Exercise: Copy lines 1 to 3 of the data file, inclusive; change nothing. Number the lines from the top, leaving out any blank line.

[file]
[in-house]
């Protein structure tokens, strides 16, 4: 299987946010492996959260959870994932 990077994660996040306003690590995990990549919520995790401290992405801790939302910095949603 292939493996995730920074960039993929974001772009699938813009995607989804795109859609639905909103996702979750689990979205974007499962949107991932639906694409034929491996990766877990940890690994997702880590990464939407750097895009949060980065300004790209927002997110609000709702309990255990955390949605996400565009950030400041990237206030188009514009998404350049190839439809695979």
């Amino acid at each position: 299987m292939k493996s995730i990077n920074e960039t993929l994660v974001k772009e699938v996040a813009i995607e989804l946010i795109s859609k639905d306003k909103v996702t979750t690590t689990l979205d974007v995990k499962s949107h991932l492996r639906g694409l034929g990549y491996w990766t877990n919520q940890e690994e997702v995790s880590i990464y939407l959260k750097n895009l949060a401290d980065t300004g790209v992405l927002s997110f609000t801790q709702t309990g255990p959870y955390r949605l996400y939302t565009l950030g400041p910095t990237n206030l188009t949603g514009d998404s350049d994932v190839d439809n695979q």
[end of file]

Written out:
[in-house]
């Protein structure tokens, strides 16, 4: 299987946010492996959260959870994932 990077994660996040306003690590995990990549919520995790401290992405801790939302910095949603 292939493996995730920074960039993929974001772009699938813009995607989804795109859609639905909103996702979750689990979205974007499962949107991932639906694409034929491996990766877990940890690994997702880590990464939407750097895009949060980065300004790209927002997110609000709702309990255990955390949605996400565009950030400041990237206030188009514009998404350049190839439809695979």
């Amino acid at each position: 299987m292939k493996s995730i990077n920074e960039t993929l994660v974001k772009e699938v996040a813009i995607e989804l946010i795109s859609k639905d306003k909103v996702t979750t690590t689990l979205d974007v995990k499962s949107h991932l492996r639906g694409l034929g990549y491996w990766t877990n919520q940890e690994e997702v995790s880590i990464y939407l959260k750097n895009l949060a401290d980065t300004g790209v992405l927002s997110f609000t801790q709702t309990g255990p959870y955390r949605l996400y939302t565009l950030g400041p910095t990237n206030l188009t949603g514009d998404s350049d994932v190839d439809n695979q």